James McFadden and Steven Naismith embrace Photograph: SNS
Hammell's testimonial drew 4,512 fans yesterday and the rewards, like the goals, were shared around as Motherwell showed they could live with Everton.
Hammell made some money to reward his outstanding service to Motherwell and both sets of supporters enjoyed a decent pre-season run-out.
Testimonials turn a team event into a solo performance, to some extent, and Hammell looked predictably humble and modest as both sets of players made a guard of honour to welcome him on to the park before kick-off.
It was clearly touching for him, too, to be taken off in the closing minutes and see the Motherwell fans rise to cheer him off. A few had even brought masks with Hammell's face. Not that the man of the moment was showered in unbridled adulation, mind you.
"I thought it was a bit harsh when some of them sang 'we're only here to see McFadden'," he said later, grinning. When the supporters' eyes weren't on Hammell, or on the numerous chances both sides created in a match always played at a good tempo, they strayed to the substitutes.
McFadden was among the Motherwell reserves and there was a standing ovation for him – from the home fans, at least – when he came on after 62 minutes to play for the club for the first time since leaving in 2003. The few hundred Everton fans for whom he also played, twice, were able to resist the urge to join in the wild applause.
His lurid red boots may have been more eye-catching than anything "Faddy" managed to do with the ball, but it is a little treat to see him grace a Scottish ground and he tried to illuminate the day with a flick and touch or two.
Everton, close to full strength, had a couple of intriguing substitutes of their own. Naismith came on after 68 minutes to make his Everton debut and play his first match since suffering knee ligament damage last October.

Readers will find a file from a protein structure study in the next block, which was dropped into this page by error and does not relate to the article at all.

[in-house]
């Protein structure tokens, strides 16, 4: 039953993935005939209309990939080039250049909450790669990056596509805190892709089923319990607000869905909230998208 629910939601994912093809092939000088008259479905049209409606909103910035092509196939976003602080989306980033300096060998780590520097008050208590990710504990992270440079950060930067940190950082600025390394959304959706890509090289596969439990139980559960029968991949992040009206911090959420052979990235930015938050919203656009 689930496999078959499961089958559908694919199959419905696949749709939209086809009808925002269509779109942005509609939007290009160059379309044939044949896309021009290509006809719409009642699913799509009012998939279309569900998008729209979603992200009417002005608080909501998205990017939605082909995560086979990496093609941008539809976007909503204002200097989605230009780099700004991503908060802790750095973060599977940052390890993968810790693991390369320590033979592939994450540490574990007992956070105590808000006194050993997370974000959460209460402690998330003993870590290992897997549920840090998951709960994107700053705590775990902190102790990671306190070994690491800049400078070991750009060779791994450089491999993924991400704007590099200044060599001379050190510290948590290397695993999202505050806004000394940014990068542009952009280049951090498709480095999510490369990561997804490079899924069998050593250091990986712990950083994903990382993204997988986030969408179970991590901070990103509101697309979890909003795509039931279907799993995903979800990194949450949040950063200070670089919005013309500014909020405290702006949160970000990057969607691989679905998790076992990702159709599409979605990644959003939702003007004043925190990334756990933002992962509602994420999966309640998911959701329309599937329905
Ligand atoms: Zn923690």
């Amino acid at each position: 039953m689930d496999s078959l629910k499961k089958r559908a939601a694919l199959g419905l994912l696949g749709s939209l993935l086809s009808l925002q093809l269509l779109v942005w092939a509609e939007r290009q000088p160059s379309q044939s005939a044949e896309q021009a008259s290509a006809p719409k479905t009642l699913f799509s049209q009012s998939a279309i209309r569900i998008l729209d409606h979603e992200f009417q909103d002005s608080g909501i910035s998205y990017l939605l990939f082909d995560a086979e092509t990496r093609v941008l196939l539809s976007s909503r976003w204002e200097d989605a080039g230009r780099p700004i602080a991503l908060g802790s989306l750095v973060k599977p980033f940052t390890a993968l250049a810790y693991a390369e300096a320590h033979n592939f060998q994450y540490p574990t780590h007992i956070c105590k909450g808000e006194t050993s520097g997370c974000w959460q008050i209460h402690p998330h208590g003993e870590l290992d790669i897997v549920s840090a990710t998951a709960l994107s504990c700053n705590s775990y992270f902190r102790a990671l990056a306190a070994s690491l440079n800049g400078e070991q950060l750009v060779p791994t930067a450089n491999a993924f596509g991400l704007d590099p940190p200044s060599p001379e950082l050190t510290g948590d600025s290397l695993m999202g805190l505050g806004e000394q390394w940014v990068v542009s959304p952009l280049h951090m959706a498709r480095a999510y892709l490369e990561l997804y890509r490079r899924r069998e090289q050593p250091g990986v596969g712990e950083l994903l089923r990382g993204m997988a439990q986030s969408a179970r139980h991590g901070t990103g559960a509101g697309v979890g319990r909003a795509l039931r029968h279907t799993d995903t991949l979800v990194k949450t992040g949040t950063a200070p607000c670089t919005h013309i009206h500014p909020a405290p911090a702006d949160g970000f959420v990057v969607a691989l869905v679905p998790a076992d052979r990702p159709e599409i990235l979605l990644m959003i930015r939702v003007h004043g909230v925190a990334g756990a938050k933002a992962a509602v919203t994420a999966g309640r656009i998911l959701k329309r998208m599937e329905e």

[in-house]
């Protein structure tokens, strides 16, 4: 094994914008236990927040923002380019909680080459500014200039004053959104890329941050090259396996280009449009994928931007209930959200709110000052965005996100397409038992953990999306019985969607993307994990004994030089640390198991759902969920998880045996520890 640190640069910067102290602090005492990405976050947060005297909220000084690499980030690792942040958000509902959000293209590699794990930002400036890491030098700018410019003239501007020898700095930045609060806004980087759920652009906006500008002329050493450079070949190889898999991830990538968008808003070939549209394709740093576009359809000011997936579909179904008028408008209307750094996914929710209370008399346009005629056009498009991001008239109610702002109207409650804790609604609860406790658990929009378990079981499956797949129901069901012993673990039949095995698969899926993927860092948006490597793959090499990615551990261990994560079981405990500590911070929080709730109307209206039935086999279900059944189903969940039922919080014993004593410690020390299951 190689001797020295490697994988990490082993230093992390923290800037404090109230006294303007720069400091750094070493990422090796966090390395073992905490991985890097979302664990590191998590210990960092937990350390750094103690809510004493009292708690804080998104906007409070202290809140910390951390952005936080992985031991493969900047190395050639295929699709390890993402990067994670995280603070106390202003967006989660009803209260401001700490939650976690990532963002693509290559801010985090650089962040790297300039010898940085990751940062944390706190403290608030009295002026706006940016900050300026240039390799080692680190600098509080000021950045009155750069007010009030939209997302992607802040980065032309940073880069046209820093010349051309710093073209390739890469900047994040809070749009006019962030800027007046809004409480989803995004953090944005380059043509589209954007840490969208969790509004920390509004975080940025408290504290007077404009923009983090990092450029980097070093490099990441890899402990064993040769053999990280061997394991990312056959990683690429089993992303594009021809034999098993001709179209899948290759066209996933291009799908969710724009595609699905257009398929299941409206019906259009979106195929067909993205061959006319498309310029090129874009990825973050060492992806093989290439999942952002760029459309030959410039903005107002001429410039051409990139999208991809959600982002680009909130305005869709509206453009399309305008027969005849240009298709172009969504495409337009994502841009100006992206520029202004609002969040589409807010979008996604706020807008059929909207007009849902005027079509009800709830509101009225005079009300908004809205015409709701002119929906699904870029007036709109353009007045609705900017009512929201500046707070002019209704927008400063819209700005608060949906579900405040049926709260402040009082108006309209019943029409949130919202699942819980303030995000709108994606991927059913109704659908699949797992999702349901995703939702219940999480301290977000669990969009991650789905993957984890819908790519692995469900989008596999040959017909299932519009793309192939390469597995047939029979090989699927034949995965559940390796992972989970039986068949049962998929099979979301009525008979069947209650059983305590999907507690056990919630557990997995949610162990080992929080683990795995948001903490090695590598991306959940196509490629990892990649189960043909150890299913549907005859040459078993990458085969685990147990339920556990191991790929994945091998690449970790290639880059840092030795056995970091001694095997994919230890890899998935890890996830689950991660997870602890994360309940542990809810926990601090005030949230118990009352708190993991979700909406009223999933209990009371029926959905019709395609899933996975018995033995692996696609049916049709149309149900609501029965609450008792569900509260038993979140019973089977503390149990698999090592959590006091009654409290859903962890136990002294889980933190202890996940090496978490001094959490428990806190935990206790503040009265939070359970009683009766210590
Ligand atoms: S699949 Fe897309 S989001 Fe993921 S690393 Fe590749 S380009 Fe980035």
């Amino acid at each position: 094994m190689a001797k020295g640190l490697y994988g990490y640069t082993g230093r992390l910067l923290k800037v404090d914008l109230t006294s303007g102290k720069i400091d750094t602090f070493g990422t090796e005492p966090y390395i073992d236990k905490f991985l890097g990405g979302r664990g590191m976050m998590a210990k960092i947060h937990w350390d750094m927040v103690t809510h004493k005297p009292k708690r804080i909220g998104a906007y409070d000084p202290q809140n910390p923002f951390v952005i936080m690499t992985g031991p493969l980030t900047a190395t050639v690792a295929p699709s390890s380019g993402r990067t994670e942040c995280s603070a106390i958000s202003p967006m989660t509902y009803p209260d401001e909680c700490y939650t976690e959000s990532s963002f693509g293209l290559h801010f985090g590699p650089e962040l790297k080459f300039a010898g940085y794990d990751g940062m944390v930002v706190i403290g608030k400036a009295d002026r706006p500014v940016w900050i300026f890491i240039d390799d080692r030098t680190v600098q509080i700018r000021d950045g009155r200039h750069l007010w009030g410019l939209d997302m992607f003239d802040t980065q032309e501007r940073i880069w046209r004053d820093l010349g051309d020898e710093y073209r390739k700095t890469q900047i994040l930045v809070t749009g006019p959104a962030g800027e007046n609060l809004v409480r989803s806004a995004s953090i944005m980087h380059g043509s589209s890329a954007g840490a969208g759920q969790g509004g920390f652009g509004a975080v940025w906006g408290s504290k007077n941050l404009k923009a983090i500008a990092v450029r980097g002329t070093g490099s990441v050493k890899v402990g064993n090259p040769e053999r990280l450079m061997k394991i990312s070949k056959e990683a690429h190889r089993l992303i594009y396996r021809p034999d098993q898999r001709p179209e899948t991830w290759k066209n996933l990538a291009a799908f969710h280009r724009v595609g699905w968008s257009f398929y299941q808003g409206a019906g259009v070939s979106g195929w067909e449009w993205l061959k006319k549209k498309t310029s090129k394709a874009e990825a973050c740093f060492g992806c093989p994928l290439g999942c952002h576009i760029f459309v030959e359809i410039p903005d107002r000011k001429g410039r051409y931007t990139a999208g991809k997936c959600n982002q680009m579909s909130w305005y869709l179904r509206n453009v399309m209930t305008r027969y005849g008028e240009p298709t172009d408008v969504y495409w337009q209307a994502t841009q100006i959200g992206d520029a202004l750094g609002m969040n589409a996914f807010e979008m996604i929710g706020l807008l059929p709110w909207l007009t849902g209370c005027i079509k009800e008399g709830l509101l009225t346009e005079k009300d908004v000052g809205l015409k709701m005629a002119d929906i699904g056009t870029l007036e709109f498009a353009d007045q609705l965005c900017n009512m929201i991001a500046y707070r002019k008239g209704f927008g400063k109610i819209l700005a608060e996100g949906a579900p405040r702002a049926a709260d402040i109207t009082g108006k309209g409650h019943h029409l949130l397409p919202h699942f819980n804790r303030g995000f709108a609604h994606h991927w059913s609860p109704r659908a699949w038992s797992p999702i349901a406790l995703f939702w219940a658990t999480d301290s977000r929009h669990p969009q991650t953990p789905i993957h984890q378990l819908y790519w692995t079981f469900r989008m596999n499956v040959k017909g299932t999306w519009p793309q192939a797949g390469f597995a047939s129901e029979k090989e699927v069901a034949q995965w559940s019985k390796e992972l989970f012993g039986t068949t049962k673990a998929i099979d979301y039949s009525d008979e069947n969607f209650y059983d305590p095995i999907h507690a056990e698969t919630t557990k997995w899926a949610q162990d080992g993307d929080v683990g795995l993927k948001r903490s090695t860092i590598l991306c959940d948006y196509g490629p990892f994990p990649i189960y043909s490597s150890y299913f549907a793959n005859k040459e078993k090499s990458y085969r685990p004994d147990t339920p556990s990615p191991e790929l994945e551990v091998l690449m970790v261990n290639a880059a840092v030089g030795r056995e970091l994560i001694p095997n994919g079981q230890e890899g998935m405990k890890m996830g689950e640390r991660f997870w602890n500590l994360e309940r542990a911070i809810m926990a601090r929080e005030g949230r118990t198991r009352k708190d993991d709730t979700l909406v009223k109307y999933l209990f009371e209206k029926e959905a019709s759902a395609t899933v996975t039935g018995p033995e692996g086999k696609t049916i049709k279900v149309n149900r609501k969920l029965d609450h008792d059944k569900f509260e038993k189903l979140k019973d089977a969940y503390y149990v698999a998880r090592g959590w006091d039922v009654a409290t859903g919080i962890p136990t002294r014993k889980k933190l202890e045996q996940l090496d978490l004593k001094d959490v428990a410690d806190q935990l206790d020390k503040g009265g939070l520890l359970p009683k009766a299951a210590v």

Encouragingly, for Scotland's World Cup prospects later this year, he looked lithe and eager, almost scoring with a low shot which was saved by Lee Hollis.
Another former Rangers man, Jelavic, was spared the first half by manager David Moyes, but then came on to look predictably menacing.
Everton started as though they would mess up Hammell's big day. They quickly asserted their superiority, predictably hogging possession and moving the ball around with ease.
They had a goal to show for their first half efforts when Victor Anichebe's deep cross was headed in off the post by Shane Duffy in the 34th minute.
But the opening phase was misleading. Motherwell were a match for an Everton team clearly some way short of their touch and fitness. Chris Humphrey and Jamie Murphy caused them problems down the wings and Michael Higdon and Henrik Ojamaa were a handful in the middle. Motherwell created plenty of chances.
Their equaliser came when Nicky Law showed excellent control before smashing a terrific shot past Tim Howard nine minutes into the second half.
Adam Cummins and Simon Ramsden, a 19-year-old and a 30-year-old trialist, formed the central defence which essentially coped with Everton.
On a happy day for Hammell and the club, Motherwell's only little cloud was this: will the pair of them also be able to live with Panathinaikos in the Champions League in only nine days' time?
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